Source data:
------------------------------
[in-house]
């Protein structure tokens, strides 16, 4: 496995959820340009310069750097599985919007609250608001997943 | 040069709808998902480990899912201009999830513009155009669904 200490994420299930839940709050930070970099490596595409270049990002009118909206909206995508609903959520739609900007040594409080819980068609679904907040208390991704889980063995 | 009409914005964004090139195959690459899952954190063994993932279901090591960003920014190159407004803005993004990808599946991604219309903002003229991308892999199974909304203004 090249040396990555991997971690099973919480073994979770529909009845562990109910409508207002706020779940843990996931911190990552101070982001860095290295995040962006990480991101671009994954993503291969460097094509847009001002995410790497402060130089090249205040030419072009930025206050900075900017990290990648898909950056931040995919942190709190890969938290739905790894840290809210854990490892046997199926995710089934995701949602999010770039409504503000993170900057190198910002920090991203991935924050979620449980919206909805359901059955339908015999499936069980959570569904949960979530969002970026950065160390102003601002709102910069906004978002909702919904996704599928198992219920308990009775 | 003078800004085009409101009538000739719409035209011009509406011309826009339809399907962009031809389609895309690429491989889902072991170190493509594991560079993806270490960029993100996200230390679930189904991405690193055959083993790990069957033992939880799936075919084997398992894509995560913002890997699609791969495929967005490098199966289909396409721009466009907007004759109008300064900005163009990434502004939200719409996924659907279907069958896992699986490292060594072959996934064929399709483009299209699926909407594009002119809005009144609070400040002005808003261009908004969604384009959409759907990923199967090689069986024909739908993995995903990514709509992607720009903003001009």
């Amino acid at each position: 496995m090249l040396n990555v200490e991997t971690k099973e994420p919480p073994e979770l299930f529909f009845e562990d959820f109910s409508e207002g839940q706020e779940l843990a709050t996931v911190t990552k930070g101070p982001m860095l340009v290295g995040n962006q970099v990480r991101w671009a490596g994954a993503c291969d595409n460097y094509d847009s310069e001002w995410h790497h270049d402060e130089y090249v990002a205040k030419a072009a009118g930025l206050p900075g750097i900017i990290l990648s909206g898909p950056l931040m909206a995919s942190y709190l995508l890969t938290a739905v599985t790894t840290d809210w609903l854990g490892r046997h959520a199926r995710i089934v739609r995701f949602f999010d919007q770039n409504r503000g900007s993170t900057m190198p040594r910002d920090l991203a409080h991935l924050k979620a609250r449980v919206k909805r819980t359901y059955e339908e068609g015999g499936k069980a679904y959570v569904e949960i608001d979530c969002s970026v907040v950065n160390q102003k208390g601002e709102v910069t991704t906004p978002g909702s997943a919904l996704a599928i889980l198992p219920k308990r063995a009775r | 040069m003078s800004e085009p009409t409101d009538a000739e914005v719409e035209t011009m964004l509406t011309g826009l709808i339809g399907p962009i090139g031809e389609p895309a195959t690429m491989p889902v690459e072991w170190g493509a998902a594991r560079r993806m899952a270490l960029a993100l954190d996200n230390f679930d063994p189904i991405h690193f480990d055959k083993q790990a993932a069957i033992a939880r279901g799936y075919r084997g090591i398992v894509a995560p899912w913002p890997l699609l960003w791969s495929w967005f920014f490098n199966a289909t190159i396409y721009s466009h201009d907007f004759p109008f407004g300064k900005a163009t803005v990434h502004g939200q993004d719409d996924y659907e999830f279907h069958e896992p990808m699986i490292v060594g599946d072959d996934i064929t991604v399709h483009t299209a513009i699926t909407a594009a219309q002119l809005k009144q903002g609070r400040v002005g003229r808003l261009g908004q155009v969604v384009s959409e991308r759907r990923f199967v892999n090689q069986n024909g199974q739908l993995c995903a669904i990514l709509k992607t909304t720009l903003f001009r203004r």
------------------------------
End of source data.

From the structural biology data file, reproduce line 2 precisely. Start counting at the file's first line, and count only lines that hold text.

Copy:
């Protein structure tokens, strides 16, 4: 496995959820340009310069750097599985919007609250608001997943 | 040069709808998902480990899912201009999830513009155009669904 200490994420299930839940709050930070970099490596595409270049990002009118909206909206995508609903959520739609900007040594409080819980068609679904907040208390991704889980063995 | 009409914005964004090139195959690459899952954190063994993932279901090591960003920014190159407004803005993004990808599946991604219309903002003229991308892999199974909304203004 090249040396990555991997971690099973919480073994979770529909009845562990109910409508207002706020779940843990996931911190990552101070982001860095290295995040962006990480991101671009994954993503291969460097094509847009001002995410790497402060130089090249205040030419072009930025206050900075900017990290990648898909950056931040995919942190709190890969938290739905790894840290809210854990490892046997199926995710089934995701949602999010770039409504503000993170900057190198910002920090991203991935924050979620449980919206909805359901059955339908015999499936069980959570569904949960979530969002970026950065160390102003601002709102910069906004978002909702919904996704599928198992219920308990009775 | 003078800004085009409101009538000739719409035209011009509406011309826009339809399907962009031809389609895309690429491989889902072991170190493509594991560079993806270490960029993100996200230390679930189904991405690193055959083993790990069957033992939880799936075919084997398992894509995560913002890997699609791969495929967005490098199966289909396409721009466009907007004759109008300064900005163009990434502004939200719409996924659907279907069958896992699986490292060594072959996934064929399709483009299209699926909407594009002119809005009144609070400040002005808003261009908004969604384009959409759907990923199967090689069986024909739908993995995903990514709509992607720009903003001009």